Mexico Official Party Defection Rep. Pic
Five of the missing ladies had their DNA matched through tests, and more tests were being done. This is a representational image. Jorge Aguilar/Unsplash.

A group of armed men killed and burned the six women who went missing on Mar. 7 according to Mexican prosecutors, who verified this on Friday.

It was one of the biggest mass murders of women in Mexico in recent years.

On a road near the city of Celaya in the agricultural and industrial state of Guanajuato, the ladies vanished earlier this month. Family members had hoped they might be found alive.

But state prosecutor Carlos Zamarripa said Friday that experts had discovered skeletal remains "almost completely burned" in raids on several properties Thursday.

There were "hundreds," according to Zamarripa, of bone fragments discovered, which indicates the women's bodies were burned and their bones were broken up and dispersed, a common drug cartel tactic.

"They took the six women to Juventino Rosas, where they later killed them," Zamarripa said. He said the motive for the killings was still under investigation, reports AP News.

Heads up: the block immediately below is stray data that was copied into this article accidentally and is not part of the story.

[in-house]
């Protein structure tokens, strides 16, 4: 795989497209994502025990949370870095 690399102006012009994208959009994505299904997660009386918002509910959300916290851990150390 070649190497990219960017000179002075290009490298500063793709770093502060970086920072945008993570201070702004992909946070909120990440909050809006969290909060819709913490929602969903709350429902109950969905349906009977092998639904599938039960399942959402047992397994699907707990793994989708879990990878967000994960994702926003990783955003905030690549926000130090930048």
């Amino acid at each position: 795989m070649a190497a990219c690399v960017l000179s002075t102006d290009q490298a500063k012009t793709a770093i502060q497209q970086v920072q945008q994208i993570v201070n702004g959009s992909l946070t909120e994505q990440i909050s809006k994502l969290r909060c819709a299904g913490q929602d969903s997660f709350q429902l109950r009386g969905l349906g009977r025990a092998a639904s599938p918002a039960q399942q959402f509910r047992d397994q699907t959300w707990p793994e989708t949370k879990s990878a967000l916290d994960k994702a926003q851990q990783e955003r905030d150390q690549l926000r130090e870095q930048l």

Five of the missing ladies had their DNA matched through tests, and more tests were being done.

The properties also contained nearly two dozen guns, explosives, and thousands of doses of drugs, he claimed.

One of the properties also contained the corpse of a male kidnap victim wrapped in plastic.

According to Zamarripa, 14 individuals were detained in relation to this and other homicides. One of the suspects was a Honduran male, and at least five of the suspects were from the northern border state of Tamaulipas.

The Gulf gang and the Northeast gang each control a portion of Tamaulipas. What either party would be doing in Guanajuato, hundreds of miles to the south, was unclear.

On Mar. 9, search alerts for the six women were published. For more than a week, authorities had expressed optimism that they would still be living.

The Jalisco cartel has been fighting local gangs there, including the Santa Rosa de Lima cartel, which is reportedly backed by the much larger Sinaloa cartel, in a turf war for years.

For years, the industrial and farming hub of Guanajuato has been Mexico's most violent state.

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